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Vermont State Senate
The Vermont Senate is the upper house of the Vermont General Assembly, the state legislature of the U.S. state of Vermont. The senate consists of 30 members. Senate districting divides the 30 members into three single-member districts, six two-member districts, three three-member districts, and one six-member district. Each senator represents at least 20,300 citizens. Senators are elected to two-year terms and there is no limit to the number of terms that a senator may serve. As in other upper houses of state and territorial legislatures and the U.S. Senate, the state senate of Vermont has special functions, such as confirming or rejecting gubernatorial appointments to executive departments, the state cabinet, commissions, and boards, as well as electing members to the Vermont Supreme Court. The Vermont Senate meets at the Vermont State House in the state capital of Montpelier. Districting and terms Senators are elected from a total of 13 single and multi-member senate distr ...
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United States Senate
The United States Senate is the upper chamber of the United States Congress, with the House of Representatives being the lower chamber. Together they compose the national bicameral legislature of the United States. The composition and powers of the Senate are established by Article One of the United States Constitution. The Senate is composed of senators, each of whom represents a single state in its entirety. Each of the 50 states is equally represented by two senators who serve staggered terms of six years, for a total of 100 senators. The vice president of the United States serves as presiding officer and president of the Senate by virtue of that office, despite not being a senator, and has a vote only if the Senate is equally divided. In the vice president's absence, the president pro tempore, who is traditionally the senior member of the party holding a majority of seats, presides over the Senate. As the upper chamber of Congress, the Senate has several powers o ...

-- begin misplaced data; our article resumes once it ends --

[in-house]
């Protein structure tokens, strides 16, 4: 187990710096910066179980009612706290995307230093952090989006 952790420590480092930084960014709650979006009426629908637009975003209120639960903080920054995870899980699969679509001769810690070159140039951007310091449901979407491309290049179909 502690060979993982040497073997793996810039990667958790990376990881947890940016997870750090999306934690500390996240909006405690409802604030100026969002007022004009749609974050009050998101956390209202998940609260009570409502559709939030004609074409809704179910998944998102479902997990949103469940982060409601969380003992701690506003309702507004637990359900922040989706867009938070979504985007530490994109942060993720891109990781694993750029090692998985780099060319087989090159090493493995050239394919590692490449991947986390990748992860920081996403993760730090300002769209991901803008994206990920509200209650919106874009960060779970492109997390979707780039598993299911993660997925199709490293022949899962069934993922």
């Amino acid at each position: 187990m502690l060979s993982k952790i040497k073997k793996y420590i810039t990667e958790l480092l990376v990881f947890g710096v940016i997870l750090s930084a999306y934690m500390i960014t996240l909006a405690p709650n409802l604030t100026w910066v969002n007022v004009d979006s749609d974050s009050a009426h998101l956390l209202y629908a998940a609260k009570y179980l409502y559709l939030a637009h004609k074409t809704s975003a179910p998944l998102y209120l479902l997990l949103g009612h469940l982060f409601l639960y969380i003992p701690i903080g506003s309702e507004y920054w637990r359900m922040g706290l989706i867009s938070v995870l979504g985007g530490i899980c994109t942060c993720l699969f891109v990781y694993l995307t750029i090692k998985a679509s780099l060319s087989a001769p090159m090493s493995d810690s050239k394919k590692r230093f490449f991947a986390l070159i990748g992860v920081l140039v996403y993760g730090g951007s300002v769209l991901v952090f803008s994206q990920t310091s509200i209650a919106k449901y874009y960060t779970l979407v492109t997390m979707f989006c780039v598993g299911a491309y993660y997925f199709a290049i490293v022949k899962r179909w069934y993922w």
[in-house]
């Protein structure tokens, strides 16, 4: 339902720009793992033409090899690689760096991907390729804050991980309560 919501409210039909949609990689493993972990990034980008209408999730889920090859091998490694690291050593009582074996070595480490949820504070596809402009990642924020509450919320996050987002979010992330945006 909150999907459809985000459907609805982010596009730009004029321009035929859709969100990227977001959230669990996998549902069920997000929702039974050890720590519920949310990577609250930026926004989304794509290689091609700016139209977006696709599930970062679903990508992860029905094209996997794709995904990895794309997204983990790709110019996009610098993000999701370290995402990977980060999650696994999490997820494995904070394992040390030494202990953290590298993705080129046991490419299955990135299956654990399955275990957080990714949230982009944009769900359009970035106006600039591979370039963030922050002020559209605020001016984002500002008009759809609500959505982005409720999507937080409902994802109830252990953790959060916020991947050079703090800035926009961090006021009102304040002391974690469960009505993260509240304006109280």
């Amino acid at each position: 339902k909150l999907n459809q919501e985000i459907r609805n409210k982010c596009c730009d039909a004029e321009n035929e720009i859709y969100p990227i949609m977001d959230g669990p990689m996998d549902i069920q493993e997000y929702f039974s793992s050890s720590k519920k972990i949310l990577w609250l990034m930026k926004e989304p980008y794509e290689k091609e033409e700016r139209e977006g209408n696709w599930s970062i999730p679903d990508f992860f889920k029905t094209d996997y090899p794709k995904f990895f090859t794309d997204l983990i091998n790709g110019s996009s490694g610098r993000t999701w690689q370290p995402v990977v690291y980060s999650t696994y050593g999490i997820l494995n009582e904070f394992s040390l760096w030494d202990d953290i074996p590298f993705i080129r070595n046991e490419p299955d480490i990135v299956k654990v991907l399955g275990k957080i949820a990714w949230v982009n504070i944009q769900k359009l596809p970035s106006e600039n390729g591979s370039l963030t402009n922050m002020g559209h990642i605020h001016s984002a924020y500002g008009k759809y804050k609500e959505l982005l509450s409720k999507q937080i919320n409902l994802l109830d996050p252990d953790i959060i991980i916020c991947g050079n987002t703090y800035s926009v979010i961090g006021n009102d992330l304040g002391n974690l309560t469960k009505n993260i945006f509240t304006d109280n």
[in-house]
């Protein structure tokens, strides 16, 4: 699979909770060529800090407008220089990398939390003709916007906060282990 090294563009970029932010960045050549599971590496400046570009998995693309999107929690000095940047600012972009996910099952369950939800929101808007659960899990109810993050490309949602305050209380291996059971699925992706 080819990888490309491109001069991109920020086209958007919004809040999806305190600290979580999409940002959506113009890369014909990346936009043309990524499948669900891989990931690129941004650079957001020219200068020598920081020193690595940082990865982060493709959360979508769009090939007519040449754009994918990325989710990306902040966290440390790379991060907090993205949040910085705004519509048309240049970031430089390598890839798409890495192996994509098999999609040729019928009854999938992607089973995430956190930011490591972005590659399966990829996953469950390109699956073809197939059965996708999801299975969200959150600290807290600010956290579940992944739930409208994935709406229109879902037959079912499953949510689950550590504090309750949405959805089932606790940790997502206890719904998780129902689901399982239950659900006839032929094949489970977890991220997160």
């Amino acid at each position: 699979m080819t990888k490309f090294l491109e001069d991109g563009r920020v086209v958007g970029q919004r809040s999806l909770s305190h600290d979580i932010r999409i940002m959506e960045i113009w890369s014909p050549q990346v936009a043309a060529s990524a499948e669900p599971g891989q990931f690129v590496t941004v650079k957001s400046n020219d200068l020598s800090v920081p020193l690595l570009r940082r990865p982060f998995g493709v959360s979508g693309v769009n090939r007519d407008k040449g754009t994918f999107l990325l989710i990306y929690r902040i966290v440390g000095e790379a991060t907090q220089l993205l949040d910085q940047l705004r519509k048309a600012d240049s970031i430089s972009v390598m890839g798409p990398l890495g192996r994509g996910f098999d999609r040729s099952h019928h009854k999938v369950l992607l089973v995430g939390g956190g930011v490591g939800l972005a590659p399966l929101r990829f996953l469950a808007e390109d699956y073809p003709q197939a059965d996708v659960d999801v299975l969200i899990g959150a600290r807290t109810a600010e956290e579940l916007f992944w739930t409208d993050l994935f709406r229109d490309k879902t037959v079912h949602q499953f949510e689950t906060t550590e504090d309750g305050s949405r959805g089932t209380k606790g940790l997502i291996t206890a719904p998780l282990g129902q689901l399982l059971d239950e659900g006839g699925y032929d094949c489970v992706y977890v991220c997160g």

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Attorneys In The United States
An attorney at law (or attorney-at-law) in the United States is a practitioner in a court of law who is legally qualified to prosecute and defend actions in court on the retainer of clients. Alternative terms include counselor (or counsellor-at-law) and lawyer. As of April 2011, there were 1,225,452 licensed attorneys in the United States. A 2012 survey conducted by LexisNexis Martindale-Hubbell determined 58 million consumers in the U.S. sought an attorney in the last year and that 76 percent of consumers used the Internet to search for an attorney. The United States legal system does not draw a distinction between lawyers who plead in court and those who do not, unlike many other common law jurisdictions. For example, jurisdictions in the United Kingdom distinguish between solicitors who do not plead in court, and the barristers of the English and Welsh system and the Northern Ireland system and the advocates of the Scottish system, who do plead in court. Likewise, civ ...
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Republican Party (United States)
The Republican Party, also referred to as the GOP ("Grand Old Party"), is one of the two major contemporary political parties in the United States. The GOP was founded in 1854 by anti-slavery activists who opposed the Kansas–Nebraska Act, which allowed for the potential expansion of chattel slavery into the western territories. Since Ronald Reagan's presidency in the 1980s, conservatism has been the dominant ideology of the GOP. It has been the main political rival of the Democratic Party since the mid-1850s. The Republican Party's intellectual predecessor is considered to be Northern members of the Whig Party, with Republican presidents Abraham Lincoln, Rutherford B. Hayes, Chester A. Arthur, and Benjamin Harrison all being Whigs before switching to the party, from which they were elected. The collapse of the Whigs, which had previously been one of the two major parties in the country, strengthened the party's electoral success. Upon its founding, it supported c ...